Home Legal News Lawyers entitled to Voice Legitimate Criticism, says UK lawyers body in Prashant Bhushan Contempt Case

Lawyers entitled to Voice Legitimate Criticism, says UK lawyers body in Prashant Bhushan Contempt Case

by Shreya
Contempt Prashant Bhushan Twitter Supreme Court

Bar Human Rights Committee of England and Wales (BHRC) has issued a statement saying that the Supreme Court’s contempt verdict against advocate Prashant Bhushan amounted to interference with “legitimate criticism”.

“We are extremely concerned that the Court in reaching its decision did not hold in contemplation that lawyers are entitled to, and should have, the freedom to voice publicly legitimate criticism of how justice is administered”

the BHRC said in Prashant Bhushan case.

The UK-based lawyer’s body pointed out that the offence of scandalizing the court was abolished in the United Kingdom after it was widely felt that it could have “undesirable effects” on “free speech or legitimate criticism”.

“The offence of scandalising the court arose in an era where deferential respect to authority figures was the norm and before a human rights framework protected the civil liberties of individuals and enabled the institutions of power to be held properly to account,” it said.

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“To stymie such criticism risks a chilling effect on an appropriate and necessary debate to advance law reform in a democratic society”

the statement read.

“An independent and impartial judiciary is stronger when enabling open and public debate on its operations,” it added.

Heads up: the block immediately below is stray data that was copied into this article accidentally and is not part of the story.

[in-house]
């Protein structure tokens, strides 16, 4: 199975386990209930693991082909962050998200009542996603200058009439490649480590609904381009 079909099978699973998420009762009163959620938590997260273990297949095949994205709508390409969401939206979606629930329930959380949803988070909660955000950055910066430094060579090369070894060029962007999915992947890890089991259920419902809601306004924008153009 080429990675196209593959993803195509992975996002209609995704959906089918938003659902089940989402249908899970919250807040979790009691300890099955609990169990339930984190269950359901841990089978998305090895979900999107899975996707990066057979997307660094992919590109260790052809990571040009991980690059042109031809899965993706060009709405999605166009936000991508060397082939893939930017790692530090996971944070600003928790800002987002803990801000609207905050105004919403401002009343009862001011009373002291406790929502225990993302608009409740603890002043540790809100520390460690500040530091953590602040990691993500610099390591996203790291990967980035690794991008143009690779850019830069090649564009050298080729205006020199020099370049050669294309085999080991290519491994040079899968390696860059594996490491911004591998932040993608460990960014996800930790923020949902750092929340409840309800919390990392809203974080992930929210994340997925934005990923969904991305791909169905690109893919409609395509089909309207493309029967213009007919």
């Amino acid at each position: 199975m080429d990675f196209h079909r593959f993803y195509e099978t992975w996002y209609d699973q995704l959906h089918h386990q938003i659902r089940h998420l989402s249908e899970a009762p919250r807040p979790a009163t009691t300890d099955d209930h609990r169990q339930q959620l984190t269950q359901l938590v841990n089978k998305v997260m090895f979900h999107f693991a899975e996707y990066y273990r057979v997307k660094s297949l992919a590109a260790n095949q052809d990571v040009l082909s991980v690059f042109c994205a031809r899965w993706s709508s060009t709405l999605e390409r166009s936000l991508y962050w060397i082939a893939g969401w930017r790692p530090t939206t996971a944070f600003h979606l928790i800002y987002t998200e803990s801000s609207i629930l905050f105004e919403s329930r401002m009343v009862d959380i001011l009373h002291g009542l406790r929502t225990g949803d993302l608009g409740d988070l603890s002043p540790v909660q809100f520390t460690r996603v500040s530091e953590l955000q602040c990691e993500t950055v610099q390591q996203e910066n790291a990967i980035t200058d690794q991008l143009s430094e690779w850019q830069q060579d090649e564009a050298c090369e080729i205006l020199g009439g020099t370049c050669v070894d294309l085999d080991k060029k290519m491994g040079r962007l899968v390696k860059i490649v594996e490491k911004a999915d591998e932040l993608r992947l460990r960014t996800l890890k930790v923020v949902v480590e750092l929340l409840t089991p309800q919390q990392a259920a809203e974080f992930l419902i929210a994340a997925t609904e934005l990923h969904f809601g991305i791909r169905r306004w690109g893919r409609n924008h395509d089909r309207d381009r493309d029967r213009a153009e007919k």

The BHRC has called upon the Supreme Court to review this decision and discharge Prashant Bhushan of this charge. The statement says:

“We call upon the Supreme Court of India to:

  • Enable an effective review process of the decisions of the Court to instigate contempt proceedings of its own motion and to convict Mr Prashant Bhushan of criminal contempt;
  • Stay sentencing of Mr Prashant Bhushan until such review has been conducted;
  • In any event, discharge Mr Prashant Bhushan from serving any punishment for the offence, commensurate with the broader context of public debate and the right to freedom of expression and legitimate criticism that the legal profession is entitled to exercise.”

The statutory offence of criminal contempt of Court has long been disused in the UK and was ultimately abolished in 2013 after a Law Commission recommended so in 2012. This was on account of this Common law offence not being prosecuted under for over 80 years. The British Law Commission recognised that the offence of contempt through scandalizing the court or judiciary is in principle a violation of fundamental rights and advocated for the abolition of this offence.

“the English jurisprudence shows that the offence relates to abuse of the judiciary of a fairly extreme and irresponsible kind. Criticism in good faith, as part of a discussion of a question of public interest, does not fall within the offence.”

The BHRC expresses concern over the Supreme Court of India in Prashant Bhushan Case concluding that Prashant Bhushan tweets were not in good faith and were in fact “scurrilous” and “malicious”. In doing so, the Court “did not hold in contemplation that lawyers are entitled to, and should have, the freedom to voice publicly legitimate criticism of how justice is administered.”

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An independent and impartial judiciary is stronger when enabling open and public debate on its operations.